Vic Sotto’s new game show, “The Million Peso Money Drop,” got off to an exciting start last Sunday on TV5, with Eric and Epy Quizon playing for a cool and hot million bucks for their late dad Dolphy’s foundation’s projects. Alas, the evening didn’t have a happy ending for them, but up to the last question, they were doing really well.
The new program caught our interest in a special way right from the start, because it presented an unusually eclectic range of topics for its contestants to choose from.
Logically, the player who would do well in the show should have a wide range of interests. The Quizon brothers filled the bill quite nicely, so they ended up with half a million pesos left — before they lost it all on the final question!
Despite their extensive knowledge, from sports to the United Nations’ official languages, the Quizon siblings suffered from a bad case of nerves throughout the program, because one bad call could cost them and their beneficiary a lot of money!
To make the proceedings even more “exciting” for viewers and stressful for the contestant-siblings, host Sotto playfully questioned some of the brothers’ hunches, prompting them to reconsider their options, before taking a deep breath and sticking to their original answers.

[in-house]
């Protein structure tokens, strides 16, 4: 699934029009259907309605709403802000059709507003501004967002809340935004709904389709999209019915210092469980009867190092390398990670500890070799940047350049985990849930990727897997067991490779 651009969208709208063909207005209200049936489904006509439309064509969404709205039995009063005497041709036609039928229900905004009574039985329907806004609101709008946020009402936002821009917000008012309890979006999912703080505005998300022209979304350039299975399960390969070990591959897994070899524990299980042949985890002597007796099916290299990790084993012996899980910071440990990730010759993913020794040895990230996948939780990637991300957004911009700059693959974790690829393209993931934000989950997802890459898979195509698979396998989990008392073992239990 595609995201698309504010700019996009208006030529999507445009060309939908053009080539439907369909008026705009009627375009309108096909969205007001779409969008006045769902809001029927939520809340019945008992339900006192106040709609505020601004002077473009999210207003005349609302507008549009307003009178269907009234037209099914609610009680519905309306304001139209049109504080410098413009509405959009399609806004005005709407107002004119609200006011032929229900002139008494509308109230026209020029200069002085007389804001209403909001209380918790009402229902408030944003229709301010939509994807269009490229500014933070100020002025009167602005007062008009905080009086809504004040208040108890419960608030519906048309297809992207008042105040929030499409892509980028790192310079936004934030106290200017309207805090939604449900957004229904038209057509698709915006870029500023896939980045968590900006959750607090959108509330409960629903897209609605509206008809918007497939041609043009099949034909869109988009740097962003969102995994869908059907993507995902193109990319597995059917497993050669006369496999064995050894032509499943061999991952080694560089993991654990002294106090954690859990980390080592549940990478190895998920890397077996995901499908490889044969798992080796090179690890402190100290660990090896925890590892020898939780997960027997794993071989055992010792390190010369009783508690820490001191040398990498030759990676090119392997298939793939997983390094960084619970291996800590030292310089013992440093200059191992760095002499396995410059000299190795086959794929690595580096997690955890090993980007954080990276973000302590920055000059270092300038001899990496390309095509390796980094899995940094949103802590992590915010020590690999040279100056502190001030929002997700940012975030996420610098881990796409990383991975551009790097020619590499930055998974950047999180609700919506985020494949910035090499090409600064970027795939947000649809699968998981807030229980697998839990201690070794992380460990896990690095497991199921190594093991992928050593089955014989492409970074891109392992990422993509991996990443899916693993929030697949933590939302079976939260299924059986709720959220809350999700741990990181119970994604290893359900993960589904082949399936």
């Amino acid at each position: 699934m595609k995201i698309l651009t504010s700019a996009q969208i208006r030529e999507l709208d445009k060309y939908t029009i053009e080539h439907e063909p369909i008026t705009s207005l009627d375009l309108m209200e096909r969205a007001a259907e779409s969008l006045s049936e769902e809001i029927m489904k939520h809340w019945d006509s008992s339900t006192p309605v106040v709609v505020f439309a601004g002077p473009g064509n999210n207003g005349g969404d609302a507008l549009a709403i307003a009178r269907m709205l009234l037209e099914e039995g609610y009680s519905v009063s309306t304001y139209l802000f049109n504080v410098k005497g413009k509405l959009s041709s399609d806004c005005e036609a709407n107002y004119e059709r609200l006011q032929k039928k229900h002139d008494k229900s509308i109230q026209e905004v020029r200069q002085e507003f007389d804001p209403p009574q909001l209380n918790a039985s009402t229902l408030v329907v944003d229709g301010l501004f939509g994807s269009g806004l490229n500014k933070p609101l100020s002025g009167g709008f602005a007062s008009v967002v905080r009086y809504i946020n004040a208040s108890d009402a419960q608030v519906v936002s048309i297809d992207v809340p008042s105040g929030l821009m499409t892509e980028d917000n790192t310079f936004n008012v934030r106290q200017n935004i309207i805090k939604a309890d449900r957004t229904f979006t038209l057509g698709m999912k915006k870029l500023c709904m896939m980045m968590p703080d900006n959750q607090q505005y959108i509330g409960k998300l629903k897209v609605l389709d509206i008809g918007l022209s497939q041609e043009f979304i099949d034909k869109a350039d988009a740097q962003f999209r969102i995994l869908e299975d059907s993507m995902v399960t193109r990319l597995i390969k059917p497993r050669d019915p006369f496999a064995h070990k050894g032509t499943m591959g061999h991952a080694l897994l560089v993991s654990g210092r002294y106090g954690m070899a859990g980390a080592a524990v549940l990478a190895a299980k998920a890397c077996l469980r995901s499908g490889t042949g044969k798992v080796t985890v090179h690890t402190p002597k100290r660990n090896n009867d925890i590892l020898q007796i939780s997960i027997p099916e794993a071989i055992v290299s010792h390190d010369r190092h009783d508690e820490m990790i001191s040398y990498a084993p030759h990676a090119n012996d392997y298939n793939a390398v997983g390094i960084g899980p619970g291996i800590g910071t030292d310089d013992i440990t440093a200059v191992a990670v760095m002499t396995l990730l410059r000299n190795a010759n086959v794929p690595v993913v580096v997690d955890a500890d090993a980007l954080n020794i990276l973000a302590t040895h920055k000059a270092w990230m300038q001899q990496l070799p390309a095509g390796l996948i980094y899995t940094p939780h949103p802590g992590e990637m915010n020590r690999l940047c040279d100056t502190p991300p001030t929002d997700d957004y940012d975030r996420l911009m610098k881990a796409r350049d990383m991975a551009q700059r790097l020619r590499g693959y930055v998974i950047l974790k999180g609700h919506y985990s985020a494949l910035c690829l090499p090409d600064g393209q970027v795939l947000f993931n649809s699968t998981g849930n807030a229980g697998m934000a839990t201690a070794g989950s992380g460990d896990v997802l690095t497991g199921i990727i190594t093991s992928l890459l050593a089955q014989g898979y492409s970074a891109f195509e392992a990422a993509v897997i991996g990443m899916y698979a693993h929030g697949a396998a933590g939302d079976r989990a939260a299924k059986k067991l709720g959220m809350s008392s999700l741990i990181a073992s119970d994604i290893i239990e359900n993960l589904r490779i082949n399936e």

Also, “scary” was the way that the show’s huge “money drop” contraption would “swallow” the pile of money that contestants bet on the wrong answer. You can’t get more chillingly graphic than that.
But the premiere telecast of the “Money Drop” show delighted viewers, because its host and his “buena mano” contestants clicked with each other. The brothers made a beautifully symbiotic and synergistic team that thought as one and trusted one another, while Sotto expertly riffed with them to bring out the best in their teamup.
The fact that the money earned from the game would go to charity made the proceedings even more exciting. Unfortunately, it all went for naught because the Quizons fumbled the final query about apathy or avarice being one of the Seven Deadly Sins. Well, they certainly gave it a good try—and, better luck next time?
We trust, too, that the show will keep coming up with good teamups like the Quizon brothers. They had just the right mix of intelligence, personality and show biz savvy to make the program viewable, and they also knew how to handle and expand on Sotto’s comedic riffs.
As for the bad case of nerves and stress that the Quizons experienced from start to finish, it comes with the territory due to the huge amount up for grabs, so other contestants will just have to find or develop the fortitude to deal with it as best as they can.
Vic Sotto is coming into his own as a prime exponent of quiz and game show hosting, along with Edu Manzano.
Without cribbing from one another, they’ve arrived at their own take on the different hosting genre. Aspiring TV hosts should watch them at work!